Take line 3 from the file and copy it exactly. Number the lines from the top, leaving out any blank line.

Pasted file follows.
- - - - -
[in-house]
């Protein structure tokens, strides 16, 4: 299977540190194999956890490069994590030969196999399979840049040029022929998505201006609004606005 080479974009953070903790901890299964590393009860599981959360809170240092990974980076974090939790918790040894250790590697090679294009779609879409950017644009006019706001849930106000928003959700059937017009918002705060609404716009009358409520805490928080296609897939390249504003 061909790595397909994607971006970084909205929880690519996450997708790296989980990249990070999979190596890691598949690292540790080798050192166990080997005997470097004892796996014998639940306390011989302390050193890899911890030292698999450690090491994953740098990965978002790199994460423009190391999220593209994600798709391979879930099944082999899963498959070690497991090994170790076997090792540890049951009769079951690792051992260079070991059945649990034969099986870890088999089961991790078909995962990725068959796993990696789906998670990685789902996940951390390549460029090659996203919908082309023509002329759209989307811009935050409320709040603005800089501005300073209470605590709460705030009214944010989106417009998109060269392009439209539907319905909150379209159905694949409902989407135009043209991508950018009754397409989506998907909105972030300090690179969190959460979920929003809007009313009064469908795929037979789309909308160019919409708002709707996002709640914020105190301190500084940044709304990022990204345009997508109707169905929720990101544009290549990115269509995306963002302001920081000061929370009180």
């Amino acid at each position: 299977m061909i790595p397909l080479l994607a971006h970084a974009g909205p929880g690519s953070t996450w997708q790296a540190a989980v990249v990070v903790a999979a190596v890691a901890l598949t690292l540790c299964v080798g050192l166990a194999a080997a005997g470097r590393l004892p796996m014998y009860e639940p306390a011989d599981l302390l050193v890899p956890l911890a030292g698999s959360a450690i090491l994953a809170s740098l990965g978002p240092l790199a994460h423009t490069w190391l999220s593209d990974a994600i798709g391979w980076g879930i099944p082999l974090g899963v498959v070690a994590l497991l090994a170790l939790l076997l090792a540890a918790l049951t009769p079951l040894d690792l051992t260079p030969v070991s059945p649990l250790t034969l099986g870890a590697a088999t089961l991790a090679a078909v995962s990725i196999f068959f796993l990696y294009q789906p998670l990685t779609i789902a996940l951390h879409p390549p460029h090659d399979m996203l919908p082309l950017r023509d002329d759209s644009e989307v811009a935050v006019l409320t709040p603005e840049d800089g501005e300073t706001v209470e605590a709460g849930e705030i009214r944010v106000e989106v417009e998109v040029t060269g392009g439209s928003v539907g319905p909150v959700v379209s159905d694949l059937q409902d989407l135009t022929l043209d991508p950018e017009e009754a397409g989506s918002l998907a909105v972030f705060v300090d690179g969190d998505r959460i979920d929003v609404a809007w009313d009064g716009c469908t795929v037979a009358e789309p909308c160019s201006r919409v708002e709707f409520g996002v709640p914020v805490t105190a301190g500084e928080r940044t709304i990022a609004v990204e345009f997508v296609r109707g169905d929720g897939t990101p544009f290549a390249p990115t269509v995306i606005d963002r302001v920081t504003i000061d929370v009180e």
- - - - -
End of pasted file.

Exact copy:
């Amino acid at each position: 299977m061909i790595p397909l080479l994607a971006h970084a974009g909205p929880g690519s953070t996450w997708q790296a540190a989980v990249v990070v903790a999979a190596v890691a901890l598949t690292l540790c299964v080798g050192l166990a194999a080997a005997g470097r590393l004892p796996m014998y009860e639940p306390a011989d599981l302390l050193v890899p956890l911890a030292g698999s959360a450690i090491l994953a809170s740098l990965g978002p240092l790199a994460h423009t490069w190391l999220s593209d990974a994600i798709g391979w980076g879930i099944p082999l974090g899963v498959v070690a994590l497991l090994a170790l939790l076997l090792a540890a918790l049951t009769p079951l040894d690792l051992t260079p030969v070991s059945p649990l250790t034969l099986g870890a590697a088999t089961l991790a090679a078909v995962s990725i196999f068959f796993l990696y294009q789906p998670l990685t779609i789902a996940l951390h879409p390549p460029h090659d399979m996203l919908p082309l950017r023509d002329d759209s644009e989307v811009a935050v006019l409320t709040p603005e840049d800089g501005e300073t706001v209470e605590a709460g849930e705030i009214r944010v106000e989106v417009e998109v040029t060269g392009g439209s928003v539907g319905p909150v959700v379209s159905d694949l059937q409902d989407l135009t022929l043209d991508p950018e017009e009754a397409g989506s918002l998907a909105v972030f705060v300090d690179g969190d998505r959460i979920d929003v609404a809007w009313d009064g716009c469908t795929v037979a009358e789309p909308c160019s201006r919409v708002e709707f409520g996002v709640p914020v805490t105190a301190g500084e928080r940044t709304i990022a609004v990204e345009f997508v296609r109707g169905d929720g897939t990101p544009f290549a390249p990115t269509v995306i606005d963002r302001v920081t504003i000061d929370v009180e």